Discovery could improve screening for sudden cardiac death
Unfortunately, newspaper articles about young athletes dying suddenly on the field are not unheard of. Such reports fuel discussions about compulsory screening, for example of young footballers, for heart failure. Research by scientists from Ghent (VIB/UGent) and Italy will benefit these screening methods. They have discovered a link between mutations in a certain gene and the heart condition Arrhythmogenic Right Ventricular Cardiomyopathy.
ARVC is a hereditary heart condition in which the heart muscle (particularly the right ventricle) is partly replaced by fatty tissue and connective tissue. Cardiac arrhythmias can occur as a result of the changes in the heart muscle. Severe arrhythmias can cause dizziness or even lead to fainting or an acute cardiac arrest (= sudden death). ARVC is a progressive disease that usually presents during the teenage years.
Known mutations in desmosomal proteins
Mutations in various genes have already been linked to ARVC. These are primarily genes that are responsible for the production of proteins in the desmosomes. Desmosomes are structures in the heart that ensure that the heart muscle cells remain connected to each other. Therefore, it was assumed that defects in the desmosomes were the most important factors in developing ARVC.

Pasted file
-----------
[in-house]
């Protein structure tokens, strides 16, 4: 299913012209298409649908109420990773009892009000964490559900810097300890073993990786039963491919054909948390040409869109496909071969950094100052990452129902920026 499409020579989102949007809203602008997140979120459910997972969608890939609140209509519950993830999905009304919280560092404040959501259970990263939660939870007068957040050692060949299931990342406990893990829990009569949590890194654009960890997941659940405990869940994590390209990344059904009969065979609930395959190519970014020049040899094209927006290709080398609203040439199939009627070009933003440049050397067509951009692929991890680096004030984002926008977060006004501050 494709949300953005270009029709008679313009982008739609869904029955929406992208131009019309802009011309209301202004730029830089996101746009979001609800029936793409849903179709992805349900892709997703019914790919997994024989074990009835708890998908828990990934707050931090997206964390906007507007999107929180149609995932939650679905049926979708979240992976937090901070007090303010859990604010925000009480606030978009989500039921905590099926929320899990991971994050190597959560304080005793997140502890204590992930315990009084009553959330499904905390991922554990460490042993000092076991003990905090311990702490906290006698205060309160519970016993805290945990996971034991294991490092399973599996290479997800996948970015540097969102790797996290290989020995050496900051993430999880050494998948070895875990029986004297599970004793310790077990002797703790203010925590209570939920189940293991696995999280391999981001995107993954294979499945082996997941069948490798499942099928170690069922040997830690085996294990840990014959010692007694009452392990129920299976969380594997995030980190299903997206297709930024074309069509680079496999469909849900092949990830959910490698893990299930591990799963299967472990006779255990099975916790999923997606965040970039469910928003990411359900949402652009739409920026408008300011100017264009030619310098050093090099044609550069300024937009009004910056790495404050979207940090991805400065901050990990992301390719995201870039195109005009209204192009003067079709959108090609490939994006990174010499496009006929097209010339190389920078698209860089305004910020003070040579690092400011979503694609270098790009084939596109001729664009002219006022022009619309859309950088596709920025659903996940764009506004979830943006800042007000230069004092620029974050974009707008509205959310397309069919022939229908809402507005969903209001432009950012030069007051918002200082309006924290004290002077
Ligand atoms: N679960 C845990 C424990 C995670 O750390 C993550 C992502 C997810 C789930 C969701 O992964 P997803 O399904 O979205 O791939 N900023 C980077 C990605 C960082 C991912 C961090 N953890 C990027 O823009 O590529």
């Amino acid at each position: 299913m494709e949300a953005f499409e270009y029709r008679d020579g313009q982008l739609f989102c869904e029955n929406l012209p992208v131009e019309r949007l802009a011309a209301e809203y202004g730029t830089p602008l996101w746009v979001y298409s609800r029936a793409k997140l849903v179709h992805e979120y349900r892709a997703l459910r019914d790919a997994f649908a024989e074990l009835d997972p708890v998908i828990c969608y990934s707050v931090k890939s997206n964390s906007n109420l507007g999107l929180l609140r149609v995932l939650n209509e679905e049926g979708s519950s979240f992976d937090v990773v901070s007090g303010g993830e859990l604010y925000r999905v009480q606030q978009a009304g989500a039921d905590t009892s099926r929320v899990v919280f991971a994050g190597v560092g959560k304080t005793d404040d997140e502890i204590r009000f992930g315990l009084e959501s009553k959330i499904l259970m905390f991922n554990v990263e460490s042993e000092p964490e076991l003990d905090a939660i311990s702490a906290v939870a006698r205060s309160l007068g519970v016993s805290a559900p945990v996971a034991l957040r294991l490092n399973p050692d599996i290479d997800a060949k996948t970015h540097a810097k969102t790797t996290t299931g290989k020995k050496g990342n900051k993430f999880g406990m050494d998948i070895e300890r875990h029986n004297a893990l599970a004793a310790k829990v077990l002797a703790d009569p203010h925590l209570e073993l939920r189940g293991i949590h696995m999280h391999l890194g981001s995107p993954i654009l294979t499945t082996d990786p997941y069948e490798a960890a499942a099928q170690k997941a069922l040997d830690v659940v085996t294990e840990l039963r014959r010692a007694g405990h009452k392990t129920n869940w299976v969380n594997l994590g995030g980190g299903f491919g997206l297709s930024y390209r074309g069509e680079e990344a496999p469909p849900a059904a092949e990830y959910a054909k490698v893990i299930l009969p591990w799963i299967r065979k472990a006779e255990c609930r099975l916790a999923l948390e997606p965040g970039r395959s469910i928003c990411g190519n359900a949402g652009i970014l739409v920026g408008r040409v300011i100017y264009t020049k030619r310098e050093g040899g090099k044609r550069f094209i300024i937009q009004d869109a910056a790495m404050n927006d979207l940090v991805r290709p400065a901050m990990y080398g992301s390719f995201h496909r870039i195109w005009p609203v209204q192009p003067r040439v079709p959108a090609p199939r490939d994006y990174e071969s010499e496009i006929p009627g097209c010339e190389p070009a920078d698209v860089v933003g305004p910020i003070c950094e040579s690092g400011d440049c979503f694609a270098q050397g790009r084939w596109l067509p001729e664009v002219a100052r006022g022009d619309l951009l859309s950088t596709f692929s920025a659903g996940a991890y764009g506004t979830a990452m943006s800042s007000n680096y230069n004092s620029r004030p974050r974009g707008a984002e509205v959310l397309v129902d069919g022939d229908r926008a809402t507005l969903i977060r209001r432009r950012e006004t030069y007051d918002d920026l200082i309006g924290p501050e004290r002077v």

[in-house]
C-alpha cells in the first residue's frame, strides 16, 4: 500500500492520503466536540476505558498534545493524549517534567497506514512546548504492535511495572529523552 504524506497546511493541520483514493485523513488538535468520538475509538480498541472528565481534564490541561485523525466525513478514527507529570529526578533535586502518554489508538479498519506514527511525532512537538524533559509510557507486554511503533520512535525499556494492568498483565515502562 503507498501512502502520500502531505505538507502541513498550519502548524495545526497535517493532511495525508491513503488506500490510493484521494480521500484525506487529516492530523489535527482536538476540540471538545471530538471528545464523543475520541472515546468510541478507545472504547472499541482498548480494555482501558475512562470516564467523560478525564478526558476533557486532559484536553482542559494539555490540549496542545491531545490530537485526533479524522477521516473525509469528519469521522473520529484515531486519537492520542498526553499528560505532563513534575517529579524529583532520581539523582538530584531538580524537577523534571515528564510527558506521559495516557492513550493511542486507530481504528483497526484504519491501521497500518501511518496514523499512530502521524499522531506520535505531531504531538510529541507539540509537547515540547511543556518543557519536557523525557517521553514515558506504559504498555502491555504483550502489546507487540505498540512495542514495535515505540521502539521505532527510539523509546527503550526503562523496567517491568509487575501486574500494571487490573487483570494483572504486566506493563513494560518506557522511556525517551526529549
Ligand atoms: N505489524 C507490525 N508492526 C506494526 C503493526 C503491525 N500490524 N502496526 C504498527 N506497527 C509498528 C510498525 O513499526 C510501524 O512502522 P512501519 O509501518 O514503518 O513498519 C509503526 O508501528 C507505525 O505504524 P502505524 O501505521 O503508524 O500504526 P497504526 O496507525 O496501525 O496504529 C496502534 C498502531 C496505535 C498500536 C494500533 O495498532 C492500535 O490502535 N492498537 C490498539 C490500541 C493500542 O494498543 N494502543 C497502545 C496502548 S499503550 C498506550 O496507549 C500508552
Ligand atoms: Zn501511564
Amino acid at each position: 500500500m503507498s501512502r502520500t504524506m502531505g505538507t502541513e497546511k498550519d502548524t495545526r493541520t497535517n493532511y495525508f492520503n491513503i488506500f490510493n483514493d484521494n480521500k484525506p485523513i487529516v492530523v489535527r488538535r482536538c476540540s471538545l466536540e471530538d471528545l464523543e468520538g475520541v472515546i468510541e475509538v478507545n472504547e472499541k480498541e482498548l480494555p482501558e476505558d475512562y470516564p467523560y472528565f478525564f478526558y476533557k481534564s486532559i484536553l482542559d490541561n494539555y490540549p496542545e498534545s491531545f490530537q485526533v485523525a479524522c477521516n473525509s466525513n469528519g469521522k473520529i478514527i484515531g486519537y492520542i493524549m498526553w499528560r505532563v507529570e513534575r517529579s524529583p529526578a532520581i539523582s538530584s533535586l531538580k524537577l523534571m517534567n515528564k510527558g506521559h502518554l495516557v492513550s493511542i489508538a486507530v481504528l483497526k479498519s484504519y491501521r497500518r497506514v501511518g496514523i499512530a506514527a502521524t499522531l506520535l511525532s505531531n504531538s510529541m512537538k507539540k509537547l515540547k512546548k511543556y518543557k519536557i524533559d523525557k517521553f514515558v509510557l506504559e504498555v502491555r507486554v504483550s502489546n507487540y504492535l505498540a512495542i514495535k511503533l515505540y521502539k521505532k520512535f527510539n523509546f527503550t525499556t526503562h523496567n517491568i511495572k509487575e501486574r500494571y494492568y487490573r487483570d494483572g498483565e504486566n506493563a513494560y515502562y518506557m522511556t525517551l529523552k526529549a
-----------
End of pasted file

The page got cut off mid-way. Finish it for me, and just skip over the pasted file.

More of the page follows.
Identification of new mutations
Together with Italian scientists, Jolanda van Hengel, studied patients with ARVC who did not exhibit mutations in the desmosomal genes. The scientists identified mutations in the CTNNA3 gene in these patients, which codes for the protein αT-catenin – a component of the area composita. The area composita is a structure specifically modified to the heart, where extra strong connections between cardiac muscle cells occur.
The scientists' findings indicate that there is a link between mutations in the CTNNA3 gene and ARVC. It was demonstrated for the first time that – in addition to desmosomal genes – an area composita gene also plays a role in the development of ARVC. Future genetic screening tests for ARVC should include the CTNNA3 gene as a standard part of the test. This would increase the value of the screening.